Everybody likes a bargain. Much has been made of the daily deal phenomenon as the best way to deliver bargains but consumers are also shopping around for traditional coupons. The 2012 Coupon Facts Report, from NCH Marketing Services, shows the latest trends in the coupon industry on the part of consumers and marketers.

Last year, marketers continued to use coupons to tempt consumers to buy their products. Over $470 billion in coupon value was offered. In a noticeable change, grocery product concerns cut back on their coupon offerings while companies in the health and beauty care segment increased the coupons they released. Consumers responded to the boost in coupons. They saved over $4.6 billion by redeeming coupons. This was a growth rate of 12.2% over the previous year.

According NCH Marketing Services data, the top volume growth in 2011 was for the following categories:

  • Dried fruit 56.5%
  • Butter & margarine 32.9%
  • First aid 31.6%
  • Eye care treatment products & solutions 29.1%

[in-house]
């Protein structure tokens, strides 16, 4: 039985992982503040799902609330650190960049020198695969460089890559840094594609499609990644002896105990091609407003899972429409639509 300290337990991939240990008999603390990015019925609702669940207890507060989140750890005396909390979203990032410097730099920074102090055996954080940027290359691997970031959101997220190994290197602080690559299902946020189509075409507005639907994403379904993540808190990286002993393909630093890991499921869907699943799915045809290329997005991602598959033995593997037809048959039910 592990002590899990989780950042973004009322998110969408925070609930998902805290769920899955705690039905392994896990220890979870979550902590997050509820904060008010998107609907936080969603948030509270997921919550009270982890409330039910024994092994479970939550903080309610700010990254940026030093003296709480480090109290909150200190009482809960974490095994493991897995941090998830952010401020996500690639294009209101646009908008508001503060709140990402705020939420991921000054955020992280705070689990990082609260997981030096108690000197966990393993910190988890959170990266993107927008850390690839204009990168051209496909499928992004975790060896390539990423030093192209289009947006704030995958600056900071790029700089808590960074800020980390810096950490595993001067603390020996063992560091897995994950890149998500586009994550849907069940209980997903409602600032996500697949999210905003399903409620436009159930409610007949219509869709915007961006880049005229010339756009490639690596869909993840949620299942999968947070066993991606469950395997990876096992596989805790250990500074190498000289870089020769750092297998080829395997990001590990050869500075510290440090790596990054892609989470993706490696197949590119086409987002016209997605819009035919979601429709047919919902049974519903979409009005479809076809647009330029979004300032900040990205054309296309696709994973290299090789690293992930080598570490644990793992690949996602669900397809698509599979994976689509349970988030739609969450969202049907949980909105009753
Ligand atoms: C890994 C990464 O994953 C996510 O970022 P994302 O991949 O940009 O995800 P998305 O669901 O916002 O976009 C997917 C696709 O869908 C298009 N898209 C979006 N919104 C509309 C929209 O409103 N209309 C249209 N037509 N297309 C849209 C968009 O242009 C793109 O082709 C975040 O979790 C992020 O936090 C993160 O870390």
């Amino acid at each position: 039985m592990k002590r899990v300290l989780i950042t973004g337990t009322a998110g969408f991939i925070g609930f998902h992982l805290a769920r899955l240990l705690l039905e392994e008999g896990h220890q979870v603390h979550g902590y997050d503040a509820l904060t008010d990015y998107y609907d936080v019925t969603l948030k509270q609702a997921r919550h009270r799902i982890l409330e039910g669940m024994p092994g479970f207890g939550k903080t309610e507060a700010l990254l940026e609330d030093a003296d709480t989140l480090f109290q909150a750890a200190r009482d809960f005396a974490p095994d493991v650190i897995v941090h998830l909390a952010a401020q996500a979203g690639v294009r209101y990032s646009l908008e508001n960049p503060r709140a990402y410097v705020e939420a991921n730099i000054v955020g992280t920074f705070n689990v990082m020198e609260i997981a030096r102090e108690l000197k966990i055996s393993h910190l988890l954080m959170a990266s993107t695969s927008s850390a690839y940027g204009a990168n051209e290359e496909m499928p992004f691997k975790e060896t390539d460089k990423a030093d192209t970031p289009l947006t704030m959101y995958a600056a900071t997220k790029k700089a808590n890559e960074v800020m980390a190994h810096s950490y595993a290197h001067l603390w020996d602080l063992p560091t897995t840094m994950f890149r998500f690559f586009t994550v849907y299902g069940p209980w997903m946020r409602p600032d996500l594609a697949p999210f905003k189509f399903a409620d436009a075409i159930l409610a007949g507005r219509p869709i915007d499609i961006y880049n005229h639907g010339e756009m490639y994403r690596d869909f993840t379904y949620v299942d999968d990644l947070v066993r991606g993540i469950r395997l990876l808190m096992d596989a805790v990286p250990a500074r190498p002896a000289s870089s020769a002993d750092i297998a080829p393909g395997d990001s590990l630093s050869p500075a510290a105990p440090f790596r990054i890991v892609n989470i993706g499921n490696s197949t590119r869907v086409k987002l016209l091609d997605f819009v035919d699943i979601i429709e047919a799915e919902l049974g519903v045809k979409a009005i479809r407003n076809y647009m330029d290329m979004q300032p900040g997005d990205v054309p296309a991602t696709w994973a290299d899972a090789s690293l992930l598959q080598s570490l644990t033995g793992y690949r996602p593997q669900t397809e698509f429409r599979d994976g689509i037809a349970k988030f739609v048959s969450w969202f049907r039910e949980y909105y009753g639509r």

• Candy & gum 17.7%

Marketers attempted to influence consumer behavior by shortening the coupon duration time to 9.9 weeks and by requiring multiple item purchases in 27% of cases. Analysts also noted that consumers redeemed more coupons at mass merchants and drug stores last year, a trend which may reflect how the expanding inventory at these establishments is affecting where shopping is done. In some cases, coupons are promoting savings at specific stores.

Charlie Brown, NCH Vice President of Marketing, noted that 2011 was an unusual year and that marketers were “managing and leveraging heightened consumer demand for coupon savings.” Coupons continue to be a solid marketing tool for businesses and analysts suspect that 2012 will be another growth year for the sector.

[Source: Coupon Facts Report. NCH Marketing. Nchresourcecenter.com. 29 Mar. 2012. Web. 9 Apr. 2012]